The letters used as plotting symbols denote the identity of each stimulus vowel before rotation (a = /a/, e = /e/, i = /i/, o =  /o/, u = /u/). The dotted lines outline the elliptical centers of Italian vowel categories [13] and are labeled with their corresponding phonetic identities; the color of each ellipse codes vowel identity and is used to indicate the most common percept of each vowel stimulus (the color of its plotting symbol).

Factors influencing discrimination performance

The relation between acoustic distances of the vowel pairs and discrimination errors (10 vowel pairs repeated in 15 consonantal contexts, for a total of 150 pairs, Figure 4a), was significant (Mantel test, r = −0.82, n = 150, p<0.0001), with fewer discrimination errors produced as acoustic distances increased. The relationship between discrimination errors and phonological distances for the same 150 pairs (Figure 4b) was also significant (Mantel test, r = −0.63, n = 150, p<0.0001).

Figure 4. Discrimination error versus (a) acoustic distance (in Hz) and (b) phonological distance (normalized units) for vowels.

Each data point in each diagram represents the average number of errors made over all subjects for each vowel pair discrimination in each consonantal context (10 vowel pairs×15 consonantal contexts = 150 data points). The data shown in (b) is represented in a different format in Figure 2b, where all of the 15 consonantal contexts involving the same vowel pair discrimination have been combined (for a total of 10 data points).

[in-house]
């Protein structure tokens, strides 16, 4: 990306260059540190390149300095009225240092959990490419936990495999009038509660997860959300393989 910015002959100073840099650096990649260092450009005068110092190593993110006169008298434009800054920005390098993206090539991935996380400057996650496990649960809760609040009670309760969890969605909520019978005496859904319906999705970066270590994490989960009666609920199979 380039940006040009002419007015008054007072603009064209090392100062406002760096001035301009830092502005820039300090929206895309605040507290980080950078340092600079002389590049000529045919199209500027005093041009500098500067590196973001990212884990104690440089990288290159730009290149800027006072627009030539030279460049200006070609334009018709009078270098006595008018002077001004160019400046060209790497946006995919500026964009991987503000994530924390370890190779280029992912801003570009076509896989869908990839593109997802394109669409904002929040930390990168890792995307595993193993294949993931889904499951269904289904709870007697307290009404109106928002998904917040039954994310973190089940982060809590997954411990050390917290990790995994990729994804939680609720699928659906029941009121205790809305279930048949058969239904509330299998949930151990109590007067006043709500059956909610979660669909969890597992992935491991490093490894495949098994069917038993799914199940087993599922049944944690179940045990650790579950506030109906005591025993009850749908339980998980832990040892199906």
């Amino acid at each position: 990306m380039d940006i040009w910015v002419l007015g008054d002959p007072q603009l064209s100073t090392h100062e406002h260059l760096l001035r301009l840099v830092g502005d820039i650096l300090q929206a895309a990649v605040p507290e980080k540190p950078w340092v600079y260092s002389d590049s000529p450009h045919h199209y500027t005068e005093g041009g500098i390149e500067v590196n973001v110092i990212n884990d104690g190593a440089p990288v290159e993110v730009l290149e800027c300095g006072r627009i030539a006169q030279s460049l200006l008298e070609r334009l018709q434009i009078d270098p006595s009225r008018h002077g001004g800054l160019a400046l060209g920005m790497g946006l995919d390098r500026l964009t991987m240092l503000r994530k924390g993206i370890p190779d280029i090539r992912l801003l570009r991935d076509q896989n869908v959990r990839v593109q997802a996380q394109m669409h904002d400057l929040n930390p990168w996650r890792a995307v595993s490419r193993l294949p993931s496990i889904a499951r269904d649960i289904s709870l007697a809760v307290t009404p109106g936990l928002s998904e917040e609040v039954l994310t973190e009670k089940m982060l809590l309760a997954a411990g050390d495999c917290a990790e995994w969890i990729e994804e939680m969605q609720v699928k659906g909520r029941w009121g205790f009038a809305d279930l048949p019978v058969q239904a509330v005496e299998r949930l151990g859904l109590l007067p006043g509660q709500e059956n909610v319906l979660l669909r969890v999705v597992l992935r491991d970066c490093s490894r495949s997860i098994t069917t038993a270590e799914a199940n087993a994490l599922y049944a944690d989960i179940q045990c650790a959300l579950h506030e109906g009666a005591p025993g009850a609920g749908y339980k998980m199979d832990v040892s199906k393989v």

The joint relationship of phonological distance and acoustic distance to discrimination performance was examined via stepwise linear multivariate regression. Phonological (PD) and acoustic (AD) distances both contributed significantly toward explaining variation in discrimination errors (F = 112, df = 2, p<0.0001, using both forward and backward models: F-to-remove = 31.3 for PD; F-to-remove = 76.9 for AD). Partial correlation analyses revealed that PD was significantly correlated with discrimination errors when AD was controlled for (r = −0.42, n = 150, p<0.0001), and that discrimination errors and AD were significantly correlated when PD was controlled for (r = −0.59, n = 150, p<0.0001); PD and AD were not themselves significantly correlated when each of their correlations with discrimination errors were controlled for (r = −0.15, n = 150, p = 0.07). These analyses clearly demonstrate that acoustical and phonological properties independently and jointly influence the naive perception of rotated vowels within the context of rotated syllables, and that acoustic distance does not account for the relationship between phonological distance and discrimination errors. Thus, phonological properties play a significant role in the naïve perception of these subjectively “non-speech” sounds.